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Colusa County had many names in the beginning! Colusi, Coluse as well as Colusa.

History of Colusa County

 Colusi County, which was the original name of Colusa County, was first organized by the California Legislature on February 9, 1850. It was made up for the most part of the present Colusa and Glenn Counties and that part of Tehama County as far north as Red Bluff. In Mrs. Lambert’s history she says; “Among the first acts of this first legislature which met before California was admitted to the Union, was one outlining the boundaries of various counties. Colusa was one of these first counties formed, and it’s boundaries were defined by the legislature as follows: ‘Beginning at a point on the summit of the Coast Range Mountains due west from the red Bluffs, and running thence due east to the said bluffs on the Sacramento River, thence down the middle of said river to the northwest corner of Sutter County, thence due west along the northern border of Yolo County to the summit of the Coast Range, thence in northwesterly direction following the summit of said range to the point of beginning.’ The district thus defined was attached to Butte County for judicial purposes.”

In 1855, the State Legislature passed a bill reducing the county area to the present northern boundary of Glenn County. The area taken away was thirty-six miles wide and included the city of Red Bluff. At this time the eastern boundary of the county was extended beyond the Sacramento River to Butte Creek and ended a few miles north of Butte City. In 1891, the county was again divided and Glenn County was formed, the latter being named after its more illustrious citizen, Dr. Hugh Glenn, the world’s greatest wheat producer.

John Bidwell is one of the first white men who has recorded as being in the county as early as 1843. He says he saw at least ten thousand Indians here at that time. IN Will S. Green’s History, he wrote: “while there were many small tribes of Indians living in Colusa County, there were three belts, as it were, of them, the tribes in each having more or less intercourse with each other, and being generally on friendly terms. Those occupying either side of the river formed one, those occupying the foothills along Bear Valley and Stony Creek another, and those occupying the pine timber region of the mountains the third. Many of these tribes have died out entirely and their manes have passes entirely from man. Many persons have supposed that each village was a tribe of itself, but most of these were the temporary residences of families of the same tribe, and while all acknowledged the authority of the principle chief, the government of the villages were largely patriarchal.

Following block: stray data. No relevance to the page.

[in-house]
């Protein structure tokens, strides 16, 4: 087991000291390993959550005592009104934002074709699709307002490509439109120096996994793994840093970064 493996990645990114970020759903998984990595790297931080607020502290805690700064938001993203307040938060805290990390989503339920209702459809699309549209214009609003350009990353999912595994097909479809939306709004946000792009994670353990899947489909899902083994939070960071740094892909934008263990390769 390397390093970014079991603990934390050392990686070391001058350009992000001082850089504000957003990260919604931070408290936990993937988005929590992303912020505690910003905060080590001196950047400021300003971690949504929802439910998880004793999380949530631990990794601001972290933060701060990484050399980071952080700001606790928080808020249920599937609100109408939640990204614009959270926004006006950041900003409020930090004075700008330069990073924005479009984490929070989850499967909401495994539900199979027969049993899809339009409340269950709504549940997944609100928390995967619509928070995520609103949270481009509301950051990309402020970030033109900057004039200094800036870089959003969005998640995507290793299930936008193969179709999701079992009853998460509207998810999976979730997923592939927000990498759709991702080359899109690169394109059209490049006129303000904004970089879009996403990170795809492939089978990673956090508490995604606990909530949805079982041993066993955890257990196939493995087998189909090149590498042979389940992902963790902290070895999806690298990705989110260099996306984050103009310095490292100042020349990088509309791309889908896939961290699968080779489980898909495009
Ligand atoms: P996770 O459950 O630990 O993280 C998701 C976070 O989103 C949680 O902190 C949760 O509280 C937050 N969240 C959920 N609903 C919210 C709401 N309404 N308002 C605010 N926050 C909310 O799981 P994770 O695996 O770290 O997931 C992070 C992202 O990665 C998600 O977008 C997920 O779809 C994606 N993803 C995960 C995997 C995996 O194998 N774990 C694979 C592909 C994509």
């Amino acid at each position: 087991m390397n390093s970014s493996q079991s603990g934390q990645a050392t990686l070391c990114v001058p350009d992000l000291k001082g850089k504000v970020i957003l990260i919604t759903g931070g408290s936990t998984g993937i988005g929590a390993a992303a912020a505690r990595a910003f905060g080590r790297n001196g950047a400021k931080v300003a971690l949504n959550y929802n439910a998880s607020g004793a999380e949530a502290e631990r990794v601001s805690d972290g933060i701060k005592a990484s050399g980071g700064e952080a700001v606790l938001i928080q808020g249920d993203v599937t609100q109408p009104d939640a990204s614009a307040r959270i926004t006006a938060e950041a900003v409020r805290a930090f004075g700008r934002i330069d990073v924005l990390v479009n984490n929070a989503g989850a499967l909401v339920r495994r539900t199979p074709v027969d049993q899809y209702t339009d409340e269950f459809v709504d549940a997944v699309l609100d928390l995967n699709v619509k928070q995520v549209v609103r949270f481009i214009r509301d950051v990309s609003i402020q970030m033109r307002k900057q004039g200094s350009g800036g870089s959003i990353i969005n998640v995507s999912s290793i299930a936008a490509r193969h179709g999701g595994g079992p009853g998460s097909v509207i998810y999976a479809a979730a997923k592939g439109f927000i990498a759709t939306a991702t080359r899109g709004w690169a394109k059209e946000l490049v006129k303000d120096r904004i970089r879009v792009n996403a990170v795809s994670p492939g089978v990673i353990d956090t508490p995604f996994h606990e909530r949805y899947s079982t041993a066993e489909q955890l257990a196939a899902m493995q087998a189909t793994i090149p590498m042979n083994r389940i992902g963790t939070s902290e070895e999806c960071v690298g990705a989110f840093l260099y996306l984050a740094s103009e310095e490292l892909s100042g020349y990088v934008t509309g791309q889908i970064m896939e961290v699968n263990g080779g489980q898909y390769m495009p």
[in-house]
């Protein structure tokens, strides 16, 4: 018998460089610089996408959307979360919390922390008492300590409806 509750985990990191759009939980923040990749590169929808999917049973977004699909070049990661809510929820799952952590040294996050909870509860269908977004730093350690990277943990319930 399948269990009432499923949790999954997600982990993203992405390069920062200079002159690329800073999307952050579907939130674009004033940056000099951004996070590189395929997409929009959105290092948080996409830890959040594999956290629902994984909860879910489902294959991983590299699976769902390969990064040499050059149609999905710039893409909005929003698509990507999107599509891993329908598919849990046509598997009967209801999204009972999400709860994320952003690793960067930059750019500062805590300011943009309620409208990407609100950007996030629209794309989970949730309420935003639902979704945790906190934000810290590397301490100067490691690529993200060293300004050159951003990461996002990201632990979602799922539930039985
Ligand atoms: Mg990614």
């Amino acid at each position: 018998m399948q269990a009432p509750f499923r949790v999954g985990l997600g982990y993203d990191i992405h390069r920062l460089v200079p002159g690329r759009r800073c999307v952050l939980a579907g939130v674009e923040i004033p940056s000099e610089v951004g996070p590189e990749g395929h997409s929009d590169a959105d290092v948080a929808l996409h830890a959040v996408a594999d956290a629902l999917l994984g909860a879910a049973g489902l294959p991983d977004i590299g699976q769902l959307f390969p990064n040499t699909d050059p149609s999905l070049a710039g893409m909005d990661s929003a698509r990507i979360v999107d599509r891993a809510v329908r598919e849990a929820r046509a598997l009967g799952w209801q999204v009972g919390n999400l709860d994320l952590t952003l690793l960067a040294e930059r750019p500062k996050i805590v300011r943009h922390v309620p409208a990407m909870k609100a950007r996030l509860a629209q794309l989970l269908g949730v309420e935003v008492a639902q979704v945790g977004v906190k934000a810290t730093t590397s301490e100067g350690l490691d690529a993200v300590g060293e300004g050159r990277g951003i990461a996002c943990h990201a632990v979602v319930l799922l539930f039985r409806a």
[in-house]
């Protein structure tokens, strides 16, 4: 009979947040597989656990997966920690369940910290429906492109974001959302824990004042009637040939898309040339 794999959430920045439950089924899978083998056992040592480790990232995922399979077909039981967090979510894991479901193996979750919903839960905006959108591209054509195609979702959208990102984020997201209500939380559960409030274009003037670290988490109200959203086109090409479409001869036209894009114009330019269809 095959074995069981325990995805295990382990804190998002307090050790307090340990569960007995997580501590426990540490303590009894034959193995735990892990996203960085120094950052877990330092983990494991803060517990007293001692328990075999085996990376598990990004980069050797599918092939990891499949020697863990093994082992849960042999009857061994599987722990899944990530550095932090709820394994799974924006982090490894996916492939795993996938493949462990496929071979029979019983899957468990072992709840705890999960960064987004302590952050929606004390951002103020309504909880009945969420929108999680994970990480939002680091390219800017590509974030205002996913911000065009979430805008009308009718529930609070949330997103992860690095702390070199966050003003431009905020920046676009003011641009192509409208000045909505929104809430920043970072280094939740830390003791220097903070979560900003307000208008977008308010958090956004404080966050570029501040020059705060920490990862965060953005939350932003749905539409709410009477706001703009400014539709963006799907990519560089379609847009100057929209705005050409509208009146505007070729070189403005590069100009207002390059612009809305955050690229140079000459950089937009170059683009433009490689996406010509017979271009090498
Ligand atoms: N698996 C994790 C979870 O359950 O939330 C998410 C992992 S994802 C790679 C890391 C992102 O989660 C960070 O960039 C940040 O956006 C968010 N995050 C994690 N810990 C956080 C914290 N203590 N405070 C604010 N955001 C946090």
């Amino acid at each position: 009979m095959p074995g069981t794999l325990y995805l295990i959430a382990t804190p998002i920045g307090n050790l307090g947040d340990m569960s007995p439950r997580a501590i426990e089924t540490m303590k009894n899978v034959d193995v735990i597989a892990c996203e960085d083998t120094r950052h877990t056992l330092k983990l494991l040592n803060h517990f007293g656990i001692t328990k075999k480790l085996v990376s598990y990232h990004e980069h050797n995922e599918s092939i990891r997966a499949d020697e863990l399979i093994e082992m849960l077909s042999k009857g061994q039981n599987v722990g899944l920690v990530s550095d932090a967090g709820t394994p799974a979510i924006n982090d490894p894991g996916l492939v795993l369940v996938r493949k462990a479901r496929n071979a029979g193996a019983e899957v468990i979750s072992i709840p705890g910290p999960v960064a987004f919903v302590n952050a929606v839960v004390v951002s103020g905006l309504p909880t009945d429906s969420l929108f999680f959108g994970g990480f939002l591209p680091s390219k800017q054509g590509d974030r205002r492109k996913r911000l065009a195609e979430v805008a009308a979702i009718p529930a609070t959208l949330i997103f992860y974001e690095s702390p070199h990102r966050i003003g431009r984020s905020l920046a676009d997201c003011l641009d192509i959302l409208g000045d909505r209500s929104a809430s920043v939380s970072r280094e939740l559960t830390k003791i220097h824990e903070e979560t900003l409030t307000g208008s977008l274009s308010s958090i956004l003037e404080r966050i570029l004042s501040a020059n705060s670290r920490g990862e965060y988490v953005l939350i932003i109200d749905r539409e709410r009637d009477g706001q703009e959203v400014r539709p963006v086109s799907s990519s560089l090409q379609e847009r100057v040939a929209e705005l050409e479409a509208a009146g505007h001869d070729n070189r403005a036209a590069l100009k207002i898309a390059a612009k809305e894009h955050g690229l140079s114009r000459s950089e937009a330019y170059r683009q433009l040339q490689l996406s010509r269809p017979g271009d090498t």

The first settler in the county was Bryant, at the mouth of Stony Creek; the next, John S. Williams, at what is now the Boggs place, south of Princeton; the next, Charles B. Sterling, William’s successor in the employ of Larkin; the next, Swift and Sears, on the south side of Stony Creek, and some twelve or fifteen miles from the Sacramento River. The number of white people living in the county at the time gold was discovered could have been counted on both hands.

As soon as the county’s boundary lines were settled in 1850, a controversy arose over the location of the county seat. Monroeville was located towards the northeast boundary line of the county, near the mouth of Stony Creek, and was named after U.P. Monroe, an active landowner of the proposed site and the first inspector of elections in the county. The State Legislature had passed an act providing for the organization of a county by the district judge upon petition of the electors of the county. U.P. Monroe was quick to take advantage of the act. Instead of presenting the petition to the district judge, he gave the petition to Judge Moses Bean, Superior Judge of Butte County. Judge Bean proclaimed that an election would be held at Monroeville on January 10, 1851, for the organization of the county and the election of county officials.

Among the first churches of Colusa County was Trinity Methodist Church which celebrated its centennial in 1956. The Catholic Church was the second and was founded in 1863 at Dry Slough Schoolhouse. The First Presbyterian Church was the third being founded in 1874.

The first public school in the county was opened in the old court house in Colusa in March in 1855, with a session of three months and twenty-nine children in attendance. From that time on, the people of Colusa County have tried to give their children the best education that was available. In time High Schools were established, in Colusa first and then in Willows and gradually the larger centers provided such schools for their children. Two colleges were located in this area for a number of years. Pierce Christian College was founded in September 1874 and Orland Normal College was founded in 1884. Many prominent men and women received their education in these two colleges until they ceased as institutions of learning in middle of 1890’s.

Thanks to County of Colusa for this information...